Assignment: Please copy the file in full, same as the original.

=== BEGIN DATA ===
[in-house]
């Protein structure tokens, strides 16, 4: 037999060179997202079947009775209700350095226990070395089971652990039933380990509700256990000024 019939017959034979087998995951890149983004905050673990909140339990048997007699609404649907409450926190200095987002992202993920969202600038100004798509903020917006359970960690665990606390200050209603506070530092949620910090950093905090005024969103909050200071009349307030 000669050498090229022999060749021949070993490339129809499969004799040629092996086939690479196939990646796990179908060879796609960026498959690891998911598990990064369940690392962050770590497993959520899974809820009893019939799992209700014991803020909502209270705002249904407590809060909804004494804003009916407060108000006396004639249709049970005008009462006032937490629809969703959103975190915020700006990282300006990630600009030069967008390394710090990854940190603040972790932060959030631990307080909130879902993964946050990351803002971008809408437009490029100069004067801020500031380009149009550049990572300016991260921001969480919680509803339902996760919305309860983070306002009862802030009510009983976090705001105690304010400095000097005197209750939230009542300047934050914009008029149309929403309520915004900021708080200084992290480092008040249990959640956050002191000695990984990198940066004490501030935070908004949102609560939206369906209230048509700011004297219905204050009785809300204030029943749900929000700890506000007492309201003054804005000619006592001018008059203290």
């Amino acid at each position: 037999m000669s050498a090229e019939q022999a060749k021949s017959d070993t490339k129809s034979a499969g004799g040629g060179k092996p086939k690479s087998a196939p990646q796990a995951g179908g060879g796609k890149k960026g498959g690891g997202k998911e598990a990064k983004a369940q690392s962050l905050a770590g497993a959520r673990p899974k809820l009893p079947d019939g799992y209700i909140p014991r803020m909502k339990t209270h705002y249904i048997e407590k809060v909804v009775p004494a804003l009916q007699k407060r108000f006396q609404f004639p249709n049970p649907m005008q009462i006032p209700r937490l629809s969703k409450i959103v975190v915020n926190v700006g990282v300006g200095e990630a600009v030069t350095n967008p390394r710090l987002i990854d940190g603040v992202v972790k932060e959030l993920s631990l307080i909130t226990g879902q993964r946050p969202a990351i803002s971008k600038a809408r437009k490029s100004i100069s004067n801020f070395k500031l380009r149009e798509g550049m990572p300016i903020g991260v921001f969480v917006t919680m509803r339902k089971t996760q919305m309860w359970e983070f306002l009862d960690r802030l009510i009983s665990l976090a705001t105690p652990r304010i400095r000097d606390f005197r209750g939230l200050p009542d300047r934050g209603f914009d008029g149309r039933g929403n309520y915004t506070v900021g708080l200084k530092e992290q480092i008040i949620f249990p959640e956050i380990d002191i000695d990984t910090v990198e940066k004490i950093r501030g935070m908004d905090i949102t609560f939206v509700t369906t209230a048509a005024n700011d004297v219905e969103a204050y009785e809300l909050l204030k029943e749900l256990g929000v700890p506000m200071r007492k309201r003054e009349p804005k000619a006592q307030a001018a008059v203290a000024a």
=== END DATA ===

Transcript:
[in-house]
């Protein structure tokens, strides 16, 4: 037999060179997202079947009775209700350095226990070395089971652990039933380990509700256990000024 019939017959034979087998995951890149983004905050673990909140339990048997007699609404649907409450926190200095987002992202993920969202600038100004798509903020917006359970960690665990606390200050209603506070530092949620910090950093905090005024969103909050200071009349307030 000669050498090229022999060749021949070993490339129809499969004799040629092996086939690479196939990646796990179908060879796609960026498959690891998911598990990064369940690392962050770590497993959520899974809820009893019939799992209700014991803020909502209270705002249904407590809060909804004494804003009916407060108000006396004639249709049970005008009462006032937490629809969703959103975190915020700006990282300006990630600009030069967008390394710090990854940190603040972790932060959030631990307080909130879902993964946050990351803002971008809408437009490029100069004067801020500031380009149009550049990572300016991260921001969480919680509803339902996760919305309860983070306002009862802030009510009983976090705001105690304010400095000097005197209750939230009542300047934050914009008029149309929403309520915004900021708080200084992290480092008040249990959640956050002191000695990984990198940066004490501030935070908004949102609560939206369906209230048509700011004297219905204050009785809300204030029943749900929000700890506000007492309201003054804005000619006592001018008059203290």
């Amino acid at each position: 037999m000669s050498a090229e019939q022999a060749k021949s017959d070993t490339k129809s034979a499969g004799g040629g060179k092996p086939k690479s087998a196939p990646q796990a995951g179908g060879g796609k890149k960026g498959g690891g997202k998911e598990a990064k983004a369940q690392s962050l905050a770590g497993a959520r673990p899974k809820l009893p079947d019939g799992y209700i909140p014991r803020m909502k339990t209270h705002y249904i048997e407590k809060v909804v009775p004494a804003l009916q007699k407060r108000f006396q609404f004639p249709n049970p649907m005008q009462i006032p209700r937490l629809s969703k409450i959103v975190v915020n926190v700006g990282v300006g200095e990630a600009v030069t350095n967008p390394r710090l987002i990854d940190g603040v992202v972790k932060e959030l993920s631990l307080i909130t226990g879902q993964r946050p969202a990351i803002s971008k600038a809408r437009k490029s100004i100069s004067n801020f070395k500031l380009r149009e798509g550049m990572p300016i903020g991260v921001f969480v917006t919680m509803r339902k089971t996760q919305m309860w359970e983070f306002l009862d960690r802030l009510i009983s665990l976090a705001t105690p652990r304010i400095r000097d606390f005197r209750g939230l200050p009542d300047r934050g209603f914009d008029g149309r039933g929403n309520y915004t506070v900021g708080l200084k530092e992290q480092i008040i949620f249990p959640e956050i380990d002191i000695d990984t910090v990198e940066k004490i950093r501030g935070m908004d905090i949102t609560f939206v509700t369906t209230a048509a005024n700011d004297v219905e969103a204050y009785e809300l909050l204030k029943e749900l256990g929000v700890p506000m200071r007492k309201r003054e009349p804005k000619a006592q307030a001018a008059v203290a000024a």